Almost every gym will have a bank of personal trainers who will work with regular gym-goers to focus and improve their exercise regimes. It is often the first port of call for personal trainers who are new to the profession, as it helps them build up more rounded skills from which they can go on to specialise in the future. As well as working with individuals on cardio machinery and weights, many gym instructors also run group exercises like spin classes, yoga, aqua-aerobics and Zumba on a regular basis.
Personal training work doesn’t have to take place in a gym or on a pitch. For example, mobile personal trainers will offer services in a client’s home or in a local park, bringing with them some basic equipment that a client will use. This is especially popular with people who find gym environments intimidating or have issues around body image.
In much the same vein, bootcamp and CrossFit personal trainers offer intensive workouts over a day, weekend or sometimes longer, delivering a comprehensive set of exercises and plenty of motivation along the way. This work will require some travel and time away from home, but it can be incredibly satisfying to see the difference it can make to clients in such a short space of time.
So, you’ve had a good look at all the different types of personal trainers you can choose from as a career or business proposition. But how can you work out which one is right for you? A good place to start is considering these three factors:
It’s important that you do something you enjoy, and you’re interested in if you possibly can. If you want to become a professional personal trainer, then it’s highly likely that you have a passion for sport and fitness and have your own preferences of what you like to do. These areas will therefore give you the best chance of making it a job that you love.
Similar to the point above, any credentials, qualifications or skills that you already possess will give you a really strong starting point. When looking for a personal trainer, clients want to know that they’re paying for someone who knows what they’re doing, and has the experience and skill sets to back that up. Anything you already have – even at a basic level – might help you get up and running more easily.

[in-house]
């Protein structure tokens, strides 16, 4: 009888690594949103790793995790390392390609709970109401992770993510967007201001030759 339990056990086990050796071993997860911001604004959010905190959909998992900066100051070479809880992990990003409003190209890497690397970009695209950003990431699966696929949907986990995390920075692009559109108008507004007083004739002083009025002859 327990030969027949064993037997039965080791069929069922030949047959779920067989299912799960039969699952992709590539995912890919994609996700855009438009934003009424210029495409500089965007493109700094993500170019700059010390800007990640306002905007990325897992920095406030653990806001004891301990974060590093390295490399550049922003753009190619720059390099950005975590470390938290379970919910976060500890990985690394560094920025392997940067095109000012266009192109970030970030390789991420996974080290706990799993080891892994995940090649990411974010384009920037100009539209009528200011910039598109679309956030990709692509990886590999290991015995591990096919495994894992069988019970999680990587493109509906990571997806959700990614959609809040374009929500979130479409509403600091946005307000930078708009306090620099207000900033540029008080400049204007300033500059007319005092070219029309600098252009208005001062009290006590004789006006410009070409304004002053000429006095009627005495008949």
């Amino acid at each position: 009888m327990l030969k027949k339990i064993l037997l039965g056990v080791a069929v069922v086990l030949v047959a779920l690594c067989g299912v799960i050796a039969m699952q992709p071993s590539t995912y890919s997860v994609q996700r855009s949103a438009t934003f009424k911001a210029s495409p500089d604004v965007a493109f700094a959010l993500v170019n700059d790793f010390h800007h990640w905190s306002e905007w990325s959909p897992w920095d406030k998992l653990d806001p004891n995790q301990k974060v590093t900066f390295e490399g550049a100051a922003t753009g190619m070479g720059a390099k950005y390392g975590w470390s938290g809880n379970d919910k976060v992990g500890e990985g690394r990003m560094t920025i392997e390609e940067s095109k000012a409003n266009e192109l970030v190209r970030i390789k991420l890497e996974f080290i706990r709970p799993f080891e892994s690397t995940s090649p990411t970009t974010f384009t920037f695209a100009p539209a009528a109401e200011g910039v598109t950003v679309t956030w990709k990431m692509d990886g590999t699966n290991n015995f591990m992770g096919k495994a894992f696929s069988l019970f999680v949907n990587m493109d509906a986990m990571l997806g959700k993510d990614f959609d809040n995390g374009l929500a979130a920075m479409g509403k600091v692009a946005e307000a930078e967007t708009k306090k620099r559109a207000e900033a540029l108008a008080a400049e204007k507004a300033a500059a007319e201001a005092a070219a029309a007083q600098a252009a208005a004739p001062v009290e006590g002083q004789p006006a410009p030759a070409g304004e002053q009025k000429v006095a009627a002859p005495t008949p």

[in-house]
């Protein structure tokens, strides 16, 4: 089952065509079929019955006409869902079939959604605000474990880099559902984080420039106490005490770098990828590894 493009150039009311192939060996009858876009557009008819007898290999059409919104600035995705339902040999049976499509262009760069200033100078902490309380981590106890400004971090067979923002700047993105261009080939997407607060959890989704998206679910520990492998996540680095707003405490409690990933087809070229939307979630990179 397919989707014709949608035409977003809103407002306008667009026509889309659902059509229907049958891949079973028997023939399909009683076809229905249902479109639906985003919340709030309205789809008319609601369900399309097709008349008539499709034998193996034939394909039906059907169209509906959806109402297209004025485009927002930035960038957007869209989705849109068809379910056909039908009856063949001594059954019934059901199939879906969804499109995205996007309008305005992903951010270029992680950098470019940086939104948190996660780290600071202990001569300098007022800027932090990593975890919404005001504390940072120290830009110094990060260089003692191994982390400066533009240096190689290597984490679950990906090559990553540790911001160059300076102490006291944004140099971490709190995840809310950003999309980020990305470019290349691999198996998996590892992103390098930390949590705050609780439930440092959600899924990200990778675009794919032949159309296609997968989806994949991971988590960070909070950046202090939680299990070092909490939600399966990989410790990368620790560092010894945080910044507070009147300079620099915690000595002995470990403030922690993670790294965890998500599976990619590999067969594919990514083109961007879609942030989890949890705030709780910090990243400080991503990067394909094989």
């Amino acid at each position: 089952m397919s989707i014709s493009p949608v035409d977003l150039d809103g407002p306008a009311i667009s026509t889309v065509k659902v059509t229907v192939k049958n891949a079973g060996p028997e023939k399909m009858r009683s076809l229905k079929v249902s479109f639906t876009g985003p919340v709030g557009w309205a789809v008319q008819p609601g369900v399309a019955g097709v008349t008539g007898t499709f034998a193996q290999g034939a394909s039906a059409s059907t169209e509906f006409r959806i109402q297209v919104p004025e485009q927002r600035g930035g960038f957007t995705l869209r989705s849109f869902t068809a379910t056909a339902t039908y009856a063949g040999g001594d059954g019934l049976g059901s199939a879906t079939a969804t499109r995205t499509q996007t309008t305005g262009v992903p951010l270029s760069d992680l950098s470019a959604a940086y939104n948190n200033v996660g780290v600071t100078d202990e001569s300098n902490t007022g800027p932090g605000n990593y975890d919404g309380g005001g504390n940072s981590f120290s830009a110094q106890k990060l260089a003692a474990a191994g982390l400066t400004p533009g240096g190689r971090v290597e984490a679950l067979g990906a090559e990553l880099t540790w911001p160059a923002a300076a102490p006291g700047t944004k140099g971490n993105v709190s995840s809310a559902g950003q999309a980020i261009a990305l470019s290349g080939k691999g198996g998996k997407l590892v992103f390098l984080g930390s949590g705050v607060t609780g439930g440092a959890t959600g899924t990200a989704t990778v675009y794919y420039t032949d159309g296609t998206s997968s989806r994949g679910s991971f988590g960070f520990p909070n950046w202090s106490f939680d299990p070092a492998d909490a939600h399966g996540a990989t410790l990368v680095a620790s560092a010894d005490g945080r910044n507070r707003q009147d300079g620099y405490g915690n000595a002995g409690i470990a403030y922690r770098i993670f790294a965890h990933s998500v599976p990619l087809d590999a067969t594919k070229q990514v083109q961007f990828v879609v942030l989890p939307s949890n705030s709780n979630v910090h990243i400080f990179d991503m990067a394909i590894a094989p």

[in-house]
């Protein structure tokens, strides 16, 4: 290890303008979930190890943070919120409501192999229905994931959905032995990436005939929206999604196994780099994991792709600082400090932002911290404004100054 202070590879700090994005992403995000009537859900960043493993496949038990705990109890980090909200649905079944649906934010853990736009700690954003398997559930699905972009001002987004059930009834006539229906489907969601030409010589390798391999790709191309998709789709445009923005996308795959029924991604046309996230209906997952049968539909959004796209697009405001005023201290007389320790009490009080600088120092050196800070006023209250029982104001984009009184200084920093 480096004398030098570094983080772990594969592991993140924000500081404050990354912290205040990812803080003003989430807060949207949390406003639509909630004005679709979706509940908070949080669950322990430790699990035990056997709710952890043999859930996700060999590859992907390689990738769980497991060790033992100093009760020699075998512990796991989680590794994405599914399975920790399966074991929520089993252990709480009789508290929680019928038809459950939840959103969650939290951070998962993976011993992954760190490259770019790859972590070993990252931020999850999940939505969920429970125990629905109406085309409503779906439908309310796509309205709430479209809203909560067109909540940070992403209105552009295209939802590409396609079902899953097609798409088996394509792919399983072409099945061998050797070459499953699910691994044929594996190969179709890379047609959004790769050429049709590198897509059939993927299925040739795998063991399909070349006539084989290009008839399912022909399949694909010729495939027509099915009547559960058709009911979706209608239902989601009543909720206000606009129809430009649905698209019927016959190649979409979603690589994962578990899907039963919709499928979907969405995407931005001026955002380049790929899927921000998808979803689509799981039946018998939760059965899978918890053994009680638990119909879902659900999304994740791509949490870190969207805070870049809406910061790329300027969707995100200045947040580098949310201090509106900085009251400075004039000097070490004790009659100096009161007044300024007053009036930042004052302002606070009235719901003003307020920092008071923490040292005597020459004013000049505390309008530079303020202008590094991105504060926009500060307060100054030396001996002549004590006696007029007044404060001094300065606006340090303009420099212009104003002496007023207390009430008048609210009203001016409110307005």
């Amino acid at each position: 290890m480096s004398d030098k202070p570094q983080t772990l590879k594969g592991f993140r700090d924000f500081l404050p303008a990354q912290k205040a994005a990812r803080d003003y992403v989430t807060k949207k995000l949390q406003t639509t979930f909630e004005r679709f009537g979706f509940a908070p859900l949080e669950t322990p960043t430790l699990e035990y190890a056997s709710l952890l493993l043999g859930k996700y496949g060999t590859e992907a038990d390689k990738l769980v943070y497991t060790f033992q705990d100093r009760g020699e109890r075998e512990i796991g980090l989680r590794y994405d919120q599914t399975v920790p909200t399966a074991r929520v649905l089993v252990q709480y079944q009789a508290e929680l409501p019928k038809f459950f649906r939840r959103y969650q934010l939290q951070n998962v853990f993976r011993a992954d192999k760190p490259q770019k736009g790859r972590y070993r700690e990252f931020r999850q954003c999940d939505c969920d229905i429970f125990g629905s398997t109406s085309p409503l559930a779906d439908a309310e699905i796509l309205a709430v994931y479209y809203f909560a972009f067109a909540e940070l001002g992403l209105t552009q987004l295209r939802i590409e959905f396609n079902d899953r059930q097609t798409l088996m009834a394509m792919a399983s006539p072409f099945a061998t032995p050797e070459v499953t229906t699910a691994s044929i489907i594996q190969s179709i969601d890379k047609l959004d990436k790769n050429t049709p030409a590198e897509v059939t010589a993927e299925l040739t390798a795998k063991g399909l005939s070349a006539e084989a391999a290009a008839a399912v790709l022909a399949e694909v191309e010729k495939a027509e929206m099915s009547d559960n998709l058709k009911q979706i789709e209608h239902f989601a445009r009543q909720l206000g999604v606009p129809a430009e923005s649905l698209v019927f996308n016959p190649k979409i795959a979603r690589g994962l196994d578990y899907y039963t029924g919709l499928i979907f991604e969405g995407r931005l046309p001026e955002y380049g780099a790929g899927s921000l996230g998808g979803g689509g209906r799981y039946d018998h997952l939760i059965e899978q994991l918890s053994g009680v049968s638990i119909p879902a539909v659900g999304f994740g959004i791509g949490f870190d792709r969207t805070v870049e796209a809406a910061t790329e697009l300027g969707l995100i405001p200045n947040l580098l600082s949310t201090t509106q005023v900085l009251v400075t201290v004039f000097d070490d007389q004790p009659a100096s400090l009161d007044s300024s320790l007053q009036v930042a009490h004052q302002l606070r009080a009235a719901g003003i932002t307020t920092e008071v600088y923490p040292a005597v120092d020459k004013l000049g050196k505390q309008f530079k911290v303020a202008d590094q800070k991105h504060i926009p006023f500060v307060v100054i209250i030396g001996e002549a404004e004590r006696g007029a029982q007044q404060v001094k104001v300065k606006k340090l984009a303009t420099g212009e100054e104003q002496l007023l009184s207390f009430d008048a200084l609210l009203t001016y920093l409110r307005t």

Some types of personal trainers have the ability to go on and earn big money much more than others. However, they have to work very hard, as well as often long and unsocial hours, to get to where they are today. So, you’ll need to consider what’s right for your own career aspirations and personal circumstances.
For example, operating as a general PT out of your local gym might not generate the most income. However, it would give you more regular work at more consistent hours, which may fit much better if you have a family to take care of.
As you can see from this blog, there are so many options to choose from if you want to get yourself set up as a personal trainer. However, there’s one thing that unites them all: taking out comprehensive insurance cover is absolutely essential.
There’s a very good reason for this: if something unforeseen happens or a claim is made against you by a client, the financial cost could easily run into thousands of pounds. This can cause significant and long-term damage to your personal finances – but if you’re insured, then you can be sure that you won’t end up out of pocket in such a situation.
Protectivity delivers affordable personal trainer insurance policies to PTs just like you, no matter what your specialism is or how much experience you have. We can pick up the tab if you injure a client; if you hurt yourself and you’re unable to work; or if any of your equipment gets damaged, lost or stolen. Available from just a few pounds a month, our cover means you can grow your business with confidence – and could prove to be one of the smartest investments you ever make.
Start your journey towards a successful PT business by taking a closer look at our personal trainer insurance policies.